A book and an artifact might look exactly the same. But they are completely different things and need to be treated differently.
A book is only important because of its content. The words on the page are all that matters. For that reason it is not all that important or necessary to save the binding and related materials.
An artifact is a book-as-object in which the book’s significance exists beyond its content, or even the physical object itself. Who owned it, how did they use it, where did they keep it, why did they have it, did they read it? What mattered to them?
What can be difficult is that what makes something an artifact is most often something outside the object itself.
You might have two books on a table that look exactly the same. What are they: books or artifacts? Let’s say that one of them was owned by me. The other one went to the moon. Or one book was in Jefferson’s library and the other one belonged to an Athenaeum someplace.
Knowing that information would greatly alter the approach to the repair of the object. An artifact requires that the repair be as unobtrusive and unintrusive as possible. It requires that all (ALL!) original pieces be saved and hopefully reused. If they can’t be reused they should be stored with the object, perhaps in a box with drawer.
But it doesn’t need to have been held by Lincoln to be an artifact! A book you used as a child and want to have repaired so you can gift it to your grandchildren would also be an artifact.
Why does it matter? Because the object itself tells a story.
How was it covered? In leather? Does that indicate the wealth of the owner? Does it indicate the culture they came from and what they valued in a binding?
What kind of leather? That might indicate the local economy, the kinds of animals raised around there. In might say something about the leather industry in that part of the world.
This can go on and on. What kind of paper was used? How was it printed? What was the structure of the binding? What techniques were used?
All of these questions tell stories, and all of them add up to paint a picture of a place and time and a person.
Removing an original binding erases all those elements and destroys the picture.
Of course with marginalia it’s clear how that contributes to the story. Seeing the notes of famous people shows what they were thinking when they read a particular passage. Their unguarded thoughts, who they actually were, and what triggered their reactions.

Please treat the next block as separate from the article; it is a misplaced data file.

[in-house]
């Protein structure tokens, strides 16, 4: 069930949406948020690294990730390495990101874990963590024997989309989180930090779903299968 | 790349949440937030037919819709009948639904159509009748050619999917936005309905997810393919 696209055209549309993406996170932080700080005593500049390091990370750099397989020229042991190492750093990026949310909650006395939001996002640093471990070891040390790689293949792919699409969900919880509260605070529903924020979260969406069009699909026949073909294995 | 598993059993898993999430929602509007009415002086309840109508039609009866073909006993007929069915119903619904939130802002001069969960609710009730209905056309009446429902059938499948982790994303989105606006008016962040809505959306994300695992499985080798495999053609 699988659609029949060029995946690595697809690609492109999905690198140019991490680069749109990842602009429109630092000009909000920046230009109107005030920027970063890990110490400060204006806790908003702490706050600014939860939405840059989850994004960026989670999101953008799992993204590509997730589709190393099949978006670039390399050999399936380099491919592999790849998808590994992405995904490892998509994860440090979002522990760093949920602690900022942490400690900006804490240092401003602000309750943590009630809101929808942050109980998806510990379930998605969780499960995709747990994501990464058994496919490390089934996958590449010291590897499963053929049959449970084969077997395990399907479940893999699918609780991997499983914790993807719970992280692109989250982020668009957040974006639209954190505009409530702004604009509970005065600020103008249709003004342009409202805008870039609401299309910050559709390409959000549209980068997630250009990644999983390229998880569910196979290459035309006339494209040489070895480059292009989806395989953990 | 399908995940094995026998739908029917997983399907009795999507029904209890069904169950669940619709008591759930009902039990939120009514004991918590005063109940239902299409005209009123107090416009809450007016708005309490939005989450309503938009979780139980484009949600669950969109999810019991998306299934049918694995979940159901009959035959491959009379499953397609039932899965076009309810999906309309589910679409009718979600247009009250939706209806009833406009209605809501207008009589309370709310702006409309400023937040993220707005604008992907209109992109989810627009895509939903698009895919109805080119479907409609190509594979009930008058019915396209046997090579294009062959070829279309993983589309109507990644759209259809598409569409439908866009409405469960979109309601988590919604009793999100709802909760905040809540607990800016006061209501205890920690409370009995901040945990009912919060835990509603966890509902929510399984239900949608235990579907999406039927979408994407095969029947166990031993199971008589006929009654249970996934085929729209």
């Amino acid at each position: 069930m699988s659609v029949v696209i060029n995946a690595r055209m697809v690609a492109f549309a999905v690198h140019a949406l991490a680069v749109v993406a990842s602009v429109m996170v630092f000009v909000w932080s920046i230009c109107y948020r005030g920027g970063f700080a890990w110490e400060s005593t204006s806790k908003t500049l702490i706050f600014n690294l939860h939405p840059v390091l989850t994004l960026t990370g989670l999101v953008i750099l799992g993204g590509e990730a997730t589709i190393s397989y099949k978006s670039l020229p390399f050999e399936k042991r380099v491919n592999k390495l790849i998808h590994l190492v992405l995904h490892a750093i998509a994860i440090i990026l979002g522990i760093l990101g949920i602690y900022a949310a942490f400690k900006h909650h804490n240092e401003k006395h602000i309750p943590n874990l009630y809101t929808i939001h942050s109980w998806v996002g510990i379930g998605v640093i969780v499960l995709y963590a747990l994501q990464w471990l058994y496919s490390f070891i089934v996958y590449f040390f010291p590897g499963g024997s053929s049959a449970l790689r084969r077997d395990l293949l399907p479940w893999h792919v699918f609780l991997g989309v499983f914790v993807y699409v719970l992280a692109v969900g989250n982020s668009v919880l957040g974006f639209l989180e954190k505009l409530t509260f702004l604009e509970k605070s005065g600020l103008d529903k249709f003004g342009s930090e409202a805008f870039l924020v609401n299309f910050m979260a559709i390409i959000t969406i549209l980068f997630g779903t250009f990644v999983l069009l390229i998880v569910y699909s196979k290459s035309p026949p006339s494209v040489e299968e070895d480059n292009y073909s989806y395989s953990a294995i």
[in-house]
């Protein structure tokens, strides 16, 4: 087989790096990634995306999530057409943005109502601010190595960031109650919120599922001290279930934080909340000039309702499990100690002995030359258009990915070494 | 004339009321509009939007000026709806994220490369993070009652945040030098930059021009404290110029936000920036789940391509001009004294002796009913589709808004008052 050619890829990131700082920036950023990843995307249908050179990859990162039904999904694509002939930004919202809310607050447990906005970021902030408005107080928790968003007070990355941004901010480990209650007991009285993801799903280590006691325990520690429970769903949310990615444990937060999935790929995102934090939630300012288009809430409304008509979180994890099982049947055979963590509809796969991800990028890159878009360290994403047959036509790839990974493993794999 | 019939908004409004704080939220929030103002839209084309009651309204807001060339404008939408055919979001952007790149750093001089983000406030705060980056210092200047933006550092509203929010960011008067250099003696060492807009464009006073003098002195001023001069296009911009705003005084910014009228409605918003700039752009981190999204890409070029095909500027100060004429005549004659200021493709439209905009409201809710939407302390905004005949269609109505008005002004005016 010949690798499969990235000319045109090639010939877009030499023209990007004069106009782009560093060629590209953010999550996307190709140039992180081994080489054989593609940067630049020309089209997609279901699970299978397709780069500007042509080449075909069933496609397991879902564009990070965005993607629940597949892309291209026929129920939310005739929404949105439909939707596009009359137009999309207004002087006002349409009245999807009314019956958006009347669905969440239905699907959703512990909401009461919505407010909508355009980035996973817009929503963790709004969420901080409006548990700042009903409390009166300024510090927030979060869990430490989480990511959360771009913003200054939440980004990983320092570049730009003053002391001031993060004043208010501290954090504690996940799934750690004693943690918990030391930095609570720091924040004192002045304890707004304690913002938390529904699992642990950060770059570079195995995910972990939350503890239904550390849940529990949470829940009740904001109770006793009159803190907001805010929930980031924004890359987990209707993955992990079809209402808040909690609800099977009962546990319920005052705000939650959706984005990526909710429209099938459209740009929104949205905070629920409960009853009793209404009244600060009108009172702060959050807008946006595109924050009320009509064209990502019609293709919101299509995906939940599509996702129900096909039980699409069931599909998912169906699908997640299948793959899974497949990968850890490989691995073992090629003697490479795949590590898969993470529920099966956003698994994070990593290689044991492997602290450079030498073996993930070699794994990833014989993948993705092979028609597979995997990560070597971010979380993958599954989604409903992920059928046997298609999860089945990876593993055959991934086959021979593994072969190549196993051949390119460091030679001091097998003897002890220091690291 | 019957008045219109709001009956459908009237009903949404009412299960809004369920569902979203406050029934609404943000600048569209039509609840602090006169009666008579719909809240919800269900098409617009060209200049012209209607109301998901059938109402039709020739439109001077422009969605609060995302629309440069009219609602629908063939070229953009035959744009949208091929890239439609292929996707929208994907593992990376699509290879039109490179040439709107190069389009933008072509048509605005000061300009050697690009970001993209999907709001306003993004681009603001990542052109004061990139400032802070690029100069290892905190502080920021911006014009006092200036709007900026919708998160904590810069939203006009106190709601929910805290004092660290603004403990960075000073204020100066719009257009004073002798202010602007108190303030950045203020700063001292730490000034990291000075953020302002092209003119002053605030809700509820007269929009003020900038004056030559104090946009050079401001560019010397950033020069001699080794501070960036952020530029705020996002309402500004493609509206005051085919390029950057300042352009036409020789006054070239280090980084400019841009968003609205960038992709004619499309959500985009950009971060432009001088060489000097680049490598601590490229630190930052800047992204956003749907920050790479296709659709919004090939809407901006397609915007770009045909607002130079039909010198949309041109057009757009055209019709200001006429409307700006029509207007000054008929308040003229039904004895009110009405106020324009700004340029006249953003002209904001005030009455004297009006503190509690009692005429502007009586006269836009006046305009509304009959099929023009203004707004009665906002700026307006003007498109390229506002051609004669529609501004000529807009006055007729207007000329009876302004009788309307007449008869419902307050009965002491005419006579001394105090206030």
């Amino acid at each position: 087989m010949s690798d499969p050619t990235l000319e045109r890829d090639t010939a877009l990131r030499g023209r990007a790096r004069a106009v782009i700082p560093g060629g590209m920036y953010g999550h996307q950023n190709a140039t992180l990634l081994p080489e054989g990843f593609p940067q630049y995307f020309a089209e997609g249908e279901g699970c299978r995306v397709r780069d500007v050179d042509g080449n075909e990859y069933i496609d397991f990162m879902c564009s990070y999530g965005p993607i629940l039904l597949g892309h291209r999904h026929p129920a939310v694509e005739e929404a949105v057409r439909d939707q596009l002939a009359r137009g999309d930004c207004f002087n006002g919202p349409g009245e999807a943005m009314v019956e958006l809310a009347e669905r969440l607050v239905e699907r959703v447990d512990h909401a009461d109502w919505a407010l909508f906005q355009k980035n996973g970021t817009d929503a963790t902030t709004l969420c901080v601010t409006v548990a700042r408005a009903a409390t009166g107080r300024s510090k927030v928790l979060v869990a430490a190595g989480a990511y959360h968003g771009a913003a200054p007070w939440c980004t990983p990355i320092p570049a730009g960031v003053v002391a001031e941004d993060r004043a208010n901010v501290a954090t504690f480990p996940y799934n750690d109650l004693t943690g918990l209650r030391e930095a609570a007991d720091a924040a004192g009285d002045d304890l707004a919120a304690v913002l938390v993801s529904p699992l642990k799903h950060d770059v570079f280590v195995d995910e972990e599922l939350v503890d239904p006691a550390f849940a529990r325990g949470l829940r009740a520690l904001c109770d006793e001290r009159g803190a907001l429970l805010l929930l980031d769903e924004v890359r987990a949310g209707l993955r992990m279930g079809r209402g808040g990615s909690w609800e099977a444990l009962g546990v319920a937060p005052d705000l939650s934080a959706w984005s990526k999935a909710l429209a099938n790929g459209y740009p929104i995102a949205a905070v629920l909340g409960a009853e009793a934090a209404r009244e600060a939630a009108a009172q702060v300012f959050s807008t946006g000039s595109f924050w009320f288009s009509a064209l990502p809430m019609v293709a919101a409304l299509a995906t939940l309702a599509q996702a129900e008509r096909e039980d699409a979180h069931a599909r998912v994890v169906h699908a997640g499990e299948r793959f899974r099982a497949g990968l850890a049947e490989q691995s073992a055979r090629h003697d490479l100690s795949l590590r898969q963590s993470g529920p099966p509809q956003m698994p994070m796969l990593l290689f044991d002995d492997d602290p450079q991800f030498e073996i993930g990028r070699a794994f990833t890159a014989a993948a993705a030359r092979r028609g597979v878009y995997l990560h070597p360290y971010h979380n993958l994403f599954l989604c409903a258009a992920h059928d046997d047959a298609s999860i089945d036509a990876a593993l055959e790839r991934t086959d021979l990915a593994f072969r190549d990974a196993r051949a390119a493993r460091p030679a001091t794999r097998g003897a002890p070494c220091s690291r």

But a child’s marginalia, your marginalia from your youth, can be just as important and significant as Washington’s, at least to your family and friends. It tells a story, tells something about you.
The sad part of this story is the movement away from books to mobile devices. No covers, no paper, no marginalia. No stories for them to tell.
But what is sadder is binders putting new, overly-decorated covers on old books—books which had very nice, functional, and usable bindings that told stories, told a part of history—and then calling that work conservation. It’s not. It’s the opposite of conservation. It’s the opposite of conservation!
I recently saw a tarted-up binding done for a first edition of The Book of Mormon. The binder posted it as an example of conservation. I’m sure the owner asked for it to be done. I wonder if the binder talked to them about the value of conservation over rebinding. Of the history in the binding, perhaps of the monetary value of having the original binding repaired. Perhaps there was no cover and that wasn’t an option. Still it made me a bit sad.
As a private binder and conservator I often tell my clients the difference and then let them tell me if their item is a book or an artifact. Often they are not historically significant books in the traditional sense, but they are significant to them and their family. In that case the owners are the only ones who can make that distinction.
But at least the question is asked and discussed. And the decision is almost always the right one because the question has been asked. It’s when the question never comes up that unfortunate things tend to happen.